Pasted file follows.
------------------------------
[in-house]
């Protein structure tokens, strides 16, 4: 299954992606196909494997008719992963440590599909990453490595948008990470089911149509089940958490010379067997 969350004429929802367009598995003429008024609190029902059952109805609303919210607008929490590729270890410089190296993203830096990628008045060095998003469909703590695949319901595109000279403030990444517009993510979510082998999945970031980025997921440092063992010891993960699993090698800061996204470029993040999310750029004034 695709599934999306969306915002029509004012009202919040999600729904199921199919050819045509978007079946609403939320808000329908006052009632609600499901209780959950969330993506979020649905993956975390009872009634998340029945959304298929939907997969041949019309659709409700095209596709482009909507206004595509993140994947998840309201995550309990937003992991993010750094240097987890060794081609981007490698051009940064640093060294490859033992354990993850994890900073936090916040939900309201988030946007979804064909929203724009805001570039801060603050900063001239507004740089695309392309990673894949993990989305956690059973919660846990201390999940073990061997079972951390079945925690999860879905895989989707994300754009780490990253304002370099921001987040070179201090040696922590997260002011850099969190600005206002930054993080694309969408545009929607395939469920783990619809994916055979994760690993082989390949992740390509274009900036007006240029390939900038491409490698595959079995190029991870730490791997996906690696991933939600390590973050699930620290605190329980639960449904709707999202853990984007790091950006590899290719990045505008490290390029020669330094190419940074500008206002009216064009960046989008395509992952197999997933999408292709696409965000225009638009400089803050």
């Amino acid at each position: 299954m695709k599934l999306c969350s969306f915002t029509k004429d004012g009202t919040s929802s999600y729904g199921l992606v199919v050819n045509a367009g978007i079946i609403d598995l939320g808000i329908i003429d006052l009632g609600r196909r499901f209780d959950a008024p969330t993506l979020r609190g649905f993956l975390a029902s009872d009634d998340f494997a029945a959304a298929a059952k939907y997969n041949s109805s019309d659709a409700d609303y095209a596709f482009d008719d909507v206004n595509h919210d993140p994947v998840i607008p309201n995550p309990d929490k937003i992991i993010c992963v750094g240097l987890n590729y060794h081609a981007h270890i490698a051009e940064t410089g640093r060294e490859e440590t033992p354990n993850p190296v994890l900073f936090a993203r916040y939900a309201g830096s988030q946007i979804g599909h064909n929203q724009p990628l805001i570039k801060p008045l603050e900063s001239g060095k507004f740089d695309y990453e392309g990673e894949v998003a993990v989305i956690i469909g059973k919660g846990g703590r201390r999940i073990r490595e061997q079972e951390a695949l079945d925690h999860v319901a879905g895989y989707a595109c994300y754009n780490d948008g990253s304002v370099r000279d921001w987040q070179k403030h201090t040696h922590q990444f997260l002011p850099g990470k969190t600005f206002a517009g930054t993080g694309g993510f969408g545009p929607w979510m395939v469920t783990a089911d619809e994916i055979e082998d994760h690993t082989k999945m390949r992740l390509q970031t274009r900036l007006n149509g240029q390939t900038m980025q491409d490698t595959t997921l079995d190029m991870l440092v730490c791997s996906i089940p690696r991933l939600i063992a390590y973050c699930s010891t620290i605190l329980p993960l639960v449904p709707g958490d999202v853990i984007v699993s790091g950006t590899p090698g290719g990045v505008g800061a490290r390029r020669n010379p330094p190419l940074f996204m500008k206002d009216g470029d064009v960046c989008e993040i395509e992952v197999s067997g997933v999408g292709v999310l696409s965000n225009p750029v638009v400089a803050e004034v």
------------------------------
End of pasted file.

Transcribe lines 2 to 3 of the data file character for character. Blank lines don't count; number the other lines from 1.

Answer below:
């Protein structure tokens, strides 16, 4: 299954992606196909494997008719992963440590599909990453490595948008990470089911149509089940958490010379067997 969350004429929802367009598995003429008024609190029902059952109805609303919210607008929490590729270890410089190296993203830096990628008045060095998003469909703590695949319901595109000279403030990444517009993510979510082998999945970031980025997921440092063992010891993960699993090698800061996204470029993040999310750029004034 695709599934999306969306915002029509004012009202919040999600729904199921199919050819045509978007079946609403939320808000329908006052009632609600499901209780959950969330993506979020649905993956975390009872009634998340029945959304298929939907997969041949019309659709409700095209596709482009909507206004595509993140994947998840309201995550309990937003992991993010750094240097987890060794081609981007490698051009940064640093060294490859033992354990993850994890900073936090916040939900309201988030946007979804064909929203724009805001570039801060603050900063001239507004740089695309392309990673894949993990989305956690059973919660846990201390999940073990061997079972951390079945925690999860879905895989989707994300754009780490990253304002370099921001987040070179201090040696922590997260002011850099969190600005206002930054993080694309969408545009929607395939469920783990619809994916055979994760690993082989390949992740390509274009900036007006240029390939900038491409490698595959079995190029991870730490791997996906690696991933939600390590973050699930620290605190329980639960449904709707999202853990984007790091950006590899290719990045505008490290390029020669330094190419940074500008206002009216064009960046989008395509992952197999997933999408292709696409965000225009638009400089803050």
């Amino acid at each position: 299954m695709k599934l999306c969350s969306f915002t029509k004429d004012g009202t919040s929802s999600y729904g199921l992606v199919v050819n045509a367009g978007i079946i609403d598995l939320g808000i329908i003429d006052l009632g609600r196909r499901f209780d959950a008024p969330t993506l979020r609190g649905f993956l975390a029902s009872d009634d998340f494997a029945a959304a298929a059952k939907y997969n041949s109805s019309d659709a409700d609303y095209a596709f482009d008719d909507v206004n595509h919210d993140p994947v998840i607008p309201n995550p309990d929490k937003i992991i993010c992963v750094g240097l987890n590729y060794h081609a981007h270890i490698a051009e940064t410089g640093r060294e490859e440590t033992p354990n993850p190296v994890l900073f936090a993203r916040y939900a309201g830096s988030q946007i979804g599909h064909n929203q724009p990628l805001i570039k801060p008045l603050e900063s001239g060095k507004f740089d695309y990453e392309g990673e894949v998003a993990v989305i956690i469909g059973k919660g846990g703590r201390r999940i073990r490595e061997q079972e951390a695949l079945d925690h999860v319901a879905g895989y989707a595109c994300y754009n780490d948008g990253s304002v370099r000279d921001w987040q070179k403030h201090t040696h922590q990444f997260l002011p850099g990470k969190t600005f206002a517009g930054t993080g694309g993510f969408g545009p929607w979510m395939v469920t783990a089911d619809e994916i055979e082998d994760h690993t082989k999945m390949r992740l390509q970031t274009r900036l007006n149509g240029q390939t900038m980025q491409d490698t595959t997921l079995d190029m991870l440092v730490c791997s996906i089940p690696r991933l939600i063992a390590y973050c699930s010891t620290i605190l329980p993960l639960v449904p709707g958490d999202v853990i984007v699993s790091g950006t590899p090698g290719g990045v505008g800061a490290r390029r020669n010379p330094p190419l940074f996204m500008k206002d009216g470029d064009v960046c989008e993040i395509e992952v197999s067997g997933v999408g292709v999310l696409s965000n225009p750029v638009v400089a803050e004034v």